So you’ve trained for your first triathlon, swum, biked and run and maybe included some stretching and strength and core stability work as well.
Perhaps you have joined a swim squad and worked on your swim technique to become a more efficient swimmer, as well as cycling and running to build up your endurance and fitness.
Or you have done a few Brick sessions, riding and then running straight after riding to get comfortable running on legs that have been cycling. The first few times your legs feel like jelly then they become more accustomed to it.
On race day you might be quite nervous which is quite common even for experienced triathletes.
Top Tips for your 1st race
- Getting in the water
It can be quite a nervous time getting in the water for your 1st race, walk-in and splash some water over your face and into your wetsuit if you are wearing one. Do a few breaststrokes and look around to see where the start line is and where the turning buoys are.
- The Start and Start position
Most triathlon swims start in the water, position yourself off to the side of everyone (on the edge) or behind to help minimise people swimming into you. This also helps you to get into a comfortable swimming rhythm earlier. Remember to take deep breaths right from the start, this will also help to stay relaxed and to not feel overwhelmed in the water.
- Going around the turning buoys/markers
Depending on where you are, it can often get quite crowded going around the turning buoys, you can go wider to avoid this and it is ok to do breaststroke around the buoys, just do it off to the side of everyone
- Sighting and looking where you are going
It is important to try to swim in a straight line and cover the shortest distance you need to in the swim. You can check your direction by looking ahead whilst swimming or by doing a few breaststrokes to see where the next buoy is. You should do this every 10-15 strokes, and don’t necessary just follow someone unless they seem to be going the right way !
- Find a comfortable rhythm in your own space of water and relax
Relax in the water and concentrate on your technique, being smoother and more efficient is the key. You have a ride and run after this, so keep to a comfortable pace, gauge this by your breathing
- Exiting the water
As you are getting towards the end of the swim, start to kick a little bit more to get the blood flowing into your legs. Take your time to stand up and take your goggles off and put them on your head. It’s ok to walk to your bike especially if you heart is racing a bit !
These are unique to triathlon, take your time and plan your transitions.
- Understand the layout of the transition area
Understand where you come in and exit for each of the legs, and most importantly know where your bike is !
Count the number of rows or look for key landmarks (poles, signs, banners, trees, buildings) as to where your bike is. For your 1st few races, take your time in transition, it is better to stay relaxed and take your time rather than to rush.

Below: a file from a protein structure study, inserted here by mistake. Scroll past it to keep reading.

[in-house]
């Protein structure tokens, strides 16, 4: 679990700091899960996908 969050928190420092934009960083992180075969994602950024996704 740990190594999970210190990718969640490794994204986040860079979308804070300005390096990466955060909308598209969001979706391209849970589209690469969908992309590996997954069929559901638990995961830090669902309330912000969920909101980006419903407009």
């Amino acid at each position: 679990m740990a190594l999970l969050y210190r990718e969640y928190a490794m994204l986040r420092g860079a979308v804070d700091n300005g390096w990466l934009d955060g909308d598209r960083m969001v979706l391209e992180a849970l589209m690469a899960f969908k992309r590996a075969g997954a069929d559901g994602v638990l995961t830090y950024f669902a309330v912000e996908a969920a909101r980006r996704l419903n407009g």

- Develop a process for going from swim to bike and bike to run
Prior to the race, run through in your head the process of going from swim to bike and bike to run. Think of what you will need to put on and do, sunglasses, socks, shoes, race belt with race number, bike.
There are some rules for transitions in Triathlon to be aware of…
- Put your helmet on before you take your bike off the rack
- Rack your bike before taking your helmet off
- No riding bikes in the transition area
- Getting on and off your bike (mounting and dismounting)
There will be a mount and dismount line for getting on and off your bike, you can’t get on your bike until you pass this line and you need to be off your bike before it. There will be marshal’s at these points. If it is crowded at the mount line, you can walk/jog past the line to find your own space and get on your bike.
- Focus on your cadence and spinning your legs (ideally 85-100 rpm) which helps to be an efficient cyclist and for running after riding
- Change your gears to help maintain your cadence, and change to make it easier early on any hills
- Start slowly and build into it, your heart rate will likely be quite high getting on the bike, give it a chance to recover early on the bike
- Aim to keep to an even effort level throughout your ride especially if it is windy – try not to push hard into the wind, focus on effort level not speed
- Have small sips from your drink bottle
- Start off slowly and build into the run
- Find a comfortable pace and control your breathing
- Shorter quicker steps is a more efficient way to run
- Walking is ok!
It’s ok to walk, it will help your Heart Rate to drop and recover and also helps to maintain an even pace, running to an aid station and walking to get a drink and then running again or a run-walk approach such as running 4min and walking 1min is also a good option.
Enjoy the finish line, you have trained and focused for this and it is a big achievement
Enjoy it and smile, and celebrate!